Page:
God understands when we don’t celebrate the ugly parts of chronic illness. Not everything has to be tied up with a bow.
Christ did not demand I find a redemptive quality in every painful moment. It’s possible to regret the experience and still give God praise. It’s possible for redemption to be bittersweet, for memories to sting and fruit yet be borne. We don’t have to like our pain to be grateful for how it shapes us.
So yes – I am glad I walked through it. I am glad because I had Christ. It’s also important to note that God did not give me chronic illness. Illness is a product of a fallen universe, a broken system, the impact of sin on a groaning world. Christ is not a masochist; He is my Messiah. It was His presence in my illness that encouraged, equipped, strengthened and comforted me. I shared in His sufferings as a person living in brokenness and He met me there. He did not cause my pain. He redeemed it.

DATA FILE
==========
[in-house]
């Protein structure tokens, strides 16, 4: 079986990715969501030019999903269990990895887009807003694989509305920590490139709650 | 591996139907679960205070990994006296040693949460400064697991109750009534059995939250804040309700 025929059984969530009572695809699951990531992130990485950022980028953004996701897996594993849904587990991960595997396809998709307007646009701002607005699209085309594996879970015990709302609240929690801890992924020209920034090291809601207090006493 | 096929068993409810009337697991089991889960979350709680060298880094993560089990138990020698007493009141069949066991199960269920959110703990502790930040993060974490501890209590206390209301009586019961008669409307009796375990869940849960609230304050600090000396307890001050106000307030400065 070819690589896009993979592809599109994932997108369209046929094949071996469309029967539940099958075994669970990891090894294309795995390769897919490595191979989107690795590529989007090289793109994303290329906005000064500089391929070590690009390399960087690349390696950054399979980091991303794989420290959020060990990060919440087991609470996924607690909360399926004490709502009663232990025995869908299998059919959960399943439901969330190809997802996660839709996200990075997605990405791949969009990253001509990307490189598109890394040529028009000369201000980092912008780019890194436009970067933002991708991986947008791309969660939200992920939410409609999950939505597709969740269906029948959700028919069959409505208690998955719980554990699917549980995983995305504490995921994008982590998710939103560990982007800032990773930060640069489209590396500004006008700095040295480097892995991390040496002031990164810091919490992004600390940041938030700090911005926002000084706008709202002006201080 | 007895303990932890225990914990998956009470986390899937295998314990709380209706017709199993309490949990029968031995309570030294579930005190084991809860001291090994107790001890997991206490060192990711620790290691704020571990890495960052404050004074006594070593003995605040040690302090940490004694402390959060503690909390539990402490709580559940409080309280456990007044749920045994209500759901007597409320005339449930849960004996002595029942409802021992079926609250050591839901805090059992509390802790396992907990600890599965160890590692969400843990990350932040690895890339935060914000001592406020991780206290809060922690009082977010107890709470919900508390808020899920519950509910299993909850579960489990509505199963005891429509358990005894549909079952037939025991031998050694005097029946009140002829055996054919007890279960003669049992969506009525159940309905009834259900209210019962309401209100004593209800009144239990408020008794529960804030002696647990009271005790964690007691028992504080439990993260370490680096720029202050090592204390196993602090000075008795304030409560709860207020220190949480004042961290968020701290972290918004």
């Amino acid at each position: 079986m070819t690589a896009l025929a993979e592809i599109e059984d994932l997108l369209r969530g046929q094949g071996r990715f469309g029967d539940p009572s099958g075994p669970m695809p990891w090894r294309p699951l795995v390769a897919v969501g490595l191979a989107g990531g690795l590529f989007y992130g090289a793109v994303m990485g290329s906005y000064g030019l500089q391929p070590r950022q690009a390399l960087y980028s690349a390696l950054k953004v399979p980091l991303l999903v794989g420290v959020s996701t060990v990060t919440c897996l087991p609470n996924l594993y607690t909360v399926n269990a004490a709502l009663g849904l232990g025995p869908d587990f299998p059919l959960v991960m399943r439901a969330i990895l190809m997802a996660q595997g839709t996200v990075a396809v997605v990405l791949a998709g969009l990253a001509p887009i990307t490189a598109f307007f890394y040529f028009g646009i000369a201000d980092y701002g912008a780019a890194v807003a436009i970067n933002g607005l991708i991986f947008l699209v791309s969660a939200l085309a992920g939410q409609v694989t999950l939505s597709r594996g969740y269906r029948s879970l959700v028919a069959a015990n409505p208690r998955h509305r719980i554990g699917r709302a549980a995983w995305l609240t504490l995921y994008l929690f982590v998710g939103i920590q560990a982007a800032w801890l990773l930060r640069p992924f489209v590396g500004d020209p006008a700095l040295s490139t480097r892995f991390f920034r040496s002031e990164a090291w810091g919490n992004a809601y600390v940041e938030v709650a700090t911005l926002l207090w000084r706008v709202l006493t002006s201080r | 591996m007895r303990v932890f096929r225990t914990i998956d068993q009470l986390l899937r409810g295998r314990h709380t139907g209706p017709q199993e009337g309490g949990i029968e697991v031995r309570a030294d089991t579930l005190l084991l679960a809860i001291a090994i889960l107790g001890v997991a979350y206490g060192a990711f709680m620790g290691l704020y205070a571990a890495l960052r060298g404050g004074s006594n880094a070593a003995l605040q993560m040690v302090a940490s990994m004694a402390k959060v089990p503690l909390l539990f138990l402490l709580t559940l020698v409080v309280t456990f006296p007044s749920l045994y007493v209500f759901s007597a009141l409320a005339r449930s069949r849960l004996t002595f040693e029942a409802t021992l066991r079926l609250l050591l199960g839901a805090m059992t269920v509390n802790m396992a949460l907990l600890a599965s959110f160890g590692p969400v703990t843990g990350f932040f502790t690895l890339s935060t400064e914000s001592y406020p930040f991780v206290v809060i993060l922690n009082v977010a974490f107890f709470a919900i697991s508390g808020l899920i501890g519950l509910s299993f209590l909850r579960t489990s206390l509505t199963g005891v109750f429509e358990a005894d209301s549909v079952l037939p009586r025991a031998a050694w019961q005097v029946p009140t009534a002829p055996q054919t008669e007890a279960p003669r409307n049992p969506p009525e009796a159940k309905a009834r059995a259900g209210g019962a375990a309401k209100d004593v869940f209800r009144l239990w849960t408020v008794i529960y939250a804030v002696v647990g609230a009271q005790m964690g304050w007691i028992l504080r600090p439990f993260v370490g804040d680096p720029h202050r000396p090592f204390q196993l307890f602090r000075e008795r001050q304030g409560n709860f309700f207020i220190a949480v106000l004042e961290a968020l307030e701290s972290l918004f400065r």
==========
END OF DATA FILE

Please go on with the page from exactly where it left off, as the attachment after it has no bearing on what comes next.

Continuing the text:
Chronic illness taught me rest, and for that I am glad. It taught me compassion and patience. I am glad about that too.
Chronic Illness is Never Wasted
My pregnancy with Ivan, my third baby, healed my autoimmune diseases. I am calling myself healed because my symptoms are almost entirely gone. I’m not on my supplements or an elimination diet. I am able to take my much-needed progesterone and I haven’t flared in almost 18 months. That could change – but I’m not focusing on “what ifs”. I’m grateful to be symptom free, and I am grateful for what Christ shaped in me through this journey.
However your chronic illness story shapes you, I pray that you are able to recognize the growth in yourself and celebrate it – little as it may be. I pray you can see the kindness of God in your pain. It was His presence that comforted me at my darkest moment. I pray you can learn, with me, that rest is not just an action but a heart attitude, and illness teaches it well.
I pray you see that God did not cause your illness – He meets you in it.
Your pain will not be wasted, dear one. There is Sabbath here.
“He gives power to the weak, and to those who have no might He increases strength…Those who wait on the LORD shall renew their strength; they shall mount up with wings like eagles, they shall run and not be weary, they shall walk and not faint.” (Isaiah 40:29-31)